If there’s one company that’s been making the headlines one way or another this year, it’s Metabolix, a bioscience company founded in 1992 and which has since that time developed into one of the driving forces behind the commercial exploitation of PHA polymers in the U.S.
However, while all companies run into rough patches, Metabolix started off 2012 with a bombshell, when it announced that its commercial alliance with agricultural company Archer Daniels Midland Co. had ended, in part because of uncertain financial projections for the business. News of the breakup came as a relative surprise, all the more so because of the glowing predictions for the future of bioplastics in recent market reports. This was a market people were entering, not exiting. The market held its breath and wondered what was next to come.
Richard Eno, Metabolix CEO and president.
In March, Metabolix reported a net loss of $38.8 million or $1.24 per share for 2011, as compared to a net loss of $38.8 million or $1.45 per share for 2010. Also, around $3.0 million was paid in a transfer of rights and assets that included all product inventory and compounding raw materials, all product certifications, approvals and trademarks, and pilot plant equipment located outside of ADM’s Clinton plant.
This meant that more than 5 million lb of PHA biopolymer inventory was transferred to Metabolix, who also retained exclusive rights to all Metabolix PHA technology and associated intellectual property.
As a result, the company reported total revenue in the first quarter of 2012 of $39.3 million, compared to $0.3 million for the comparable quarter in 2011. And while the first quarter revenue consisted primarily of $38.9 million in deferred revenue (recognized as a result of the termination of the Telles joint venture), the quarter-over-quarter increase in revenue also reflected an increase in government research grant revenue, a decrease in license fee and royalty revenue, and initial revenue from Metabolix sales of PHA biopolymer inventory – of which the company now has over 5 million lb, or presumably enough to supply core customers with PHA biopolymer until new inventory becomes available.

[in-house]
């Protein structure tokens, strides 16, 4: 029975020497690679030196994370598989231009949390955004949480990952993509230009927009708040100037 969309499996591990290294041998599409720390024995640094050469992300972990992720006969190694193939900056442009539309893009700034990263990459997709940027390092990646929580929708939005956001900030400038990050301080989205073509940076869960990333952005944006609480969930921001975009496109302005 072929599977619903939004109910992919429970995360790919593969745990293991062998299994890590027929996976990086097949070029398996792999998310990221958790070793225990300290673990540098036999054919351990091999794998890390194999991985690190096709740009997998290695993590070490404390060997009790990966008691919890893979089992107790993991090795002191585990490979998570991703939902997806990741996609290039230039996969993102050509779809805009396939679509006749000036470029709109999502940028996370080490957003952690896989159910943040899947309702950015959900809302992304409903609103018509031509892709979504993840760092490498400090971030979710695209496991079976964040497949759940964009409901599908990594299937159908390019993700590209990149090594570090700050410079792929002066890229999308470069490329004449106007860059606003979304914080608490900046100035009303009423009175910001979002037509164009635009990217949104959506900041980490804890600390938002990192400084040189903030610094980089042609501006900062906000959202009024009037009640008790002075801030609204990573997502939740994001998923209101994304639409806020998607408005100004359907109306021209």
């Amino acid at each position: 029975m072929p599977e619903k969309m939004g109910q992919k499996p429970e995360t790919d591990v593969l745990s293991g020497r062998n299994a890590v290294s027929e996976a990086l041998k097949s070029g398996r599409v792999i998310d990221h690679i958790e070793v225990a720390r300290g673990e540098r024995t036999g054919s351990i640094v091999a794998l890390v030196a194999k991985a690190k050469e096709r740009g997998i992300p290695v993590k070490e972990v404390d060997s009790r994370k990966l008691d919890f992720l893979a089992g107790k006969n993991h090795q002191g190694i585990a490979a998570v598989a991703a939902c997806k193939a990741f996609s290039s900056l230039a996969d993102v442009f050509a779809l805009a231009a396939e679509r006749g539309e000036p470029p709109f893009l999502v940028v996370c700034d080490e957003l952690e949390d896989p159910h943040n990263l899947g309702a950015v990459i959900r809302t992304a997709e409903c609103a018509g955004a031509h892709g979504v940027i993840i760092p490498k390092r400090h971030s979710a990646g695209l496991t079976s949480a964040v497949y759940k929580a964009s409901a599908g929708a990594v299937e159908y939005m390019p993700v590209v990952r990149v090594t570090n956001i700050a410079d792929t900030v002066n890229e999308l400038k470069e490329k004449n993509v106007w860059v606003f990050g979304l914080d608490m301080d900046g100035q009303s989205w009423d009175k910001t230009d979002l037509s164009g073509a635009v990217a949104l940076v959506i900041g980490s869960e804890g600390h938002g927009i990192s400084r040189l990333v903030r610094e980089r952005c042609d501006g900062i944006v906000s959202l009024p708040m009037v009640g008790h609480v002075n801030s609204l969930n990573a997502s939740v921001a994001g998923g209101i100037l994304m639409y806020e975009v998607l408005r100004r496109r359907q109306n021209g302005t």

Hence, reporting a net income of $28.8 million or $0.84 per share for the first quarter of 2012—compared to a net loss of $9.6 million or $0.36 per share for the first quarter of 2011—Metabolix looks to be regaining its bounce, and to be intent on intensifying its investment and activities to develop and commercialize biobased industrial chemicals.
One sign of this is the recently announced promotion of Max Senechal to vice president, biobased chemicals and his appointment to the executive management team. Senechal is responsible for the commercialization of Metabolix’s biobased industrial chemicals program, which includes the production of cost-effective, “drop-in” replacements for petroleum-based industrial chemicals. He will coordinate critical technical milestones and development of the customer base globally.
The company also recently opened a European office in Cologne, Germany. “Europe is a key market for us because it’s one of the top consumers of bioplastics globally, and many of our existing customers are based there. The office will enable Metabolix to directly access the European market for biopolymers and will serve as a coordination point for our regional initiatives in renewable chemicals,” said Richard P. Eno, president and CEO of Metabolix.
“The new office marks the first expansion for Metabolix outside of the U.S. and will coordinate business development, customer service and technical support to business partners and biopolymer customers based in Europe. Strategic alliances are integral to our biobased chemicals program, and we look forward to forming alliances to bring our biobased chemicals into commercial production.”
Asked about the two U.S. patents granted to enable the novel and efficient production of biobased polymers and industrial chemicals on the basis of genetic engineering, and whether Europe was ready for this, he went on to say:
“The technologies we use increase production of PHAs, but PHAs themselves are natural and come from living organisms. The European market has demonstrated increased interest in bioplastics over the years. There’s a true commitment there to reduce the use of traditional petroleum-based plastics.”
All told, never a dull moment for Metabolix, whose first quarter was one for the books. It’s a company to watch. It’ll be interesting to see what comes next.